The EN/UVLO pin in the MAX17599 serves as an enable/disable input, as well as an accurate programmable under voltage lockout (UVLO) pin. The MAX17599 does not begin startup operations unless the EN/UVLO pin voltage exceeds 1.21V (typ). The MAX17599 turns off if the EN/UVLO pin voltage falls below 1.15V (typ). A resistor divider from the input DC bus to ground can be used to divide down and apply a fraction of the input DC voltage to the EN/UVLO pin. The values of the resistor divider can be selected so that the EN/UVLO pin voltage exceeds the 1.21V (typ) turn on threshold at the desired input DC bus voltage. The same resistor divider can be modified with an additional resistor, ROVI, to implement overvoltage input protection in addition to the EN/UVLO functionality. When the voltage at the OVI pin exceeds 1.21V (typ), the MAX17599 stops switching. Switching resumes with soft-start operation, only if the voltage at the OVI pin falls below 1.15V (typ).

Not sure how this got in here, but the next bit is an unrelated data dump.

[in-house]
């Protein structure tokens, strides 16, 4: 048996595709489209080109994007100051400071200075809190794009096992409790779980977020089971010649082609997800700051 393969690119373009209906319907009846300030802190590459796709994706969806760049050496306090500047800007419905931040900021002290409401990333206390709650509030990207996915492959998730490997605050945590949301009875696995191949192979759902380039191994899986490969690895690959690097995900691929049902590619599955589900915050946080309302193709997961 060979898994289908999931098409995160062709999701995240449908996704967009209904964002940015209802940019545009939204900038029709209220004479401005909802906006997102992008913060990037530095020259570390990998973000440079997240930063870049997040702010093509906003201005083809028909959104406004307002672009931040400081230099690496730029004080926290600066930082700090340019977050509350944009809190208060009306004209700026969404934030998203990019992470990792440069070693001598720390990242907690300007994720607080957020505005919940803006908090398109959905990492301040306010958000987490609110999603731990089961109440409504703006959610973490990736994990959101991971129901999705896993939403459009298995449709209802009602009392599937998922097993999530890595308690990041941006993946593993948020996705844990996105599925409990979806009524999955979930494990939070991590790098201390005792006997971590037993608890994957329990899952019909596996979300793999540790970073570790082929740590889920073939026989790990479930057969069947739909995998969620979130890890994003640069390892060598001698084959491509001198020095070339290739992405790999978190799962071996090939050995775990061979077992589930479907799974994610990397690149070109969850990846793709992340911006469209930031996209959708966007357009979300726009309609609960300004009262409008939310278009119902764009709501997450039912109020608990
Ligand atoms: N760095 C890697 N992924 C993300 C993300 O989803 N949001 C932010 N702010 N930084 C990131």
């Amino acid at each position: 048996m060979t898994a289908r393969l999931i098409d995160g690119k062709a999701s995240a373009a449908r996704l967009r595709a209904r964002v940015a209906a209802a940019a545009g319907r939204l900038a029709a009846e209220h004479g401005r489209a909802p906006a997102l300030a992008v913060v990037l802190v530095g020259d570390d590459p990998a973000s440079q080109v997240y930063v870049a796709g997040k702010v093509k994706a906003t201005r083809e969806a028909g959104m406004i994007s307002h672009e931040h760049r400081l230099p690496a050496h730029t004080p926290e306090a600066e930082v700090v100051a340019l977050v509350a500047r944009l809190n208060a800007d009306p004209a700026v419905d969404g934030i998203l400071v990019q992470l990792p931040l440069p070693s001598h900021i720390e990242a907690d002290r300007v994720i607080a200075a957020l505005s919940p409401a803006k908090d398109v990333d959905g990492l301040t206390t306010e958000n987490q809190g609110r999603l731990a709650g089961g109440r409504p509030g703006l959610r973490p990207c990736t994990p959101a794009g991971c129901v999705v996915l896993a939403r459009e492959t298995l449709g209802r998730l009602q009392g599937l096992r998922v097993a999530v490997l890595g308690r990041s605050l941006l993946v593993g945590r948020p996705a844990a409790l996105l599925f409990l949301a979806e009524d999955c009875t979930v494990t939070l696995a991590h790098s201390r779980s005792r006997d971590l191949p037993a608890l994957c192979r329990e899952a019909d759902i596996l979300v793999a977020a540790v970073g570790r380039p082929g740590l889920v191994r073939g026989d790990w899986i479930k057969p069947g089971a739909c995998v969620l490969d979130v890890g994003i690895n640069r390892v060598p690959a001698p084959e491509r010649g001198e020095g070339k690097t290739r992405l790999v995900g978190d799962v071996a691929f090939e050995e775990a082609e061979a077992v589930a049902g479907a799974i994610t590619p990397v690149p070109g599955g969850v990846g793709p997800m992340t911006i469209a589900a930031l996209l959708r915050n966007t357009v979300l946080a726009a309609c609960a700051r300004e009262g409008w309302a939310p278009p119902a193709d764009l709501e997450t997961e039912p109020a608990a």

The MAXREFDES115 board is fully assembled and tested. Use the following steps to verify board operation.
The MAXREFDES115# was verified and tested under full input range and different output load conditions. The power efficiency vs. load current is illustrated in Figure 2.
Figure 2. Power efficiency vs. load current for MAXREFDES115A# at 5VOUT, other versions performed similarly.
Figure 3 displays the output ripple at full load when the input is 24V.
Figure 3. Transient response when load steps from 5mA to 1600mA.
Figure 4 displays the load transient response when the load is stepped from 5mA to 1600mA, and then dropped back to 5mA again. The output transient spike is about 240mV. The input is 24V.
Figure 4. Output ripple at 4A load, 5VOUT.
Figure 5 shows the load transient response when the load is stepped from 2.4A to 4A, and then dropped back to 2.4A again. The input is 24V.
Figure 5. Transient response when load steps from 2.4A to 4A, at 5VOUT.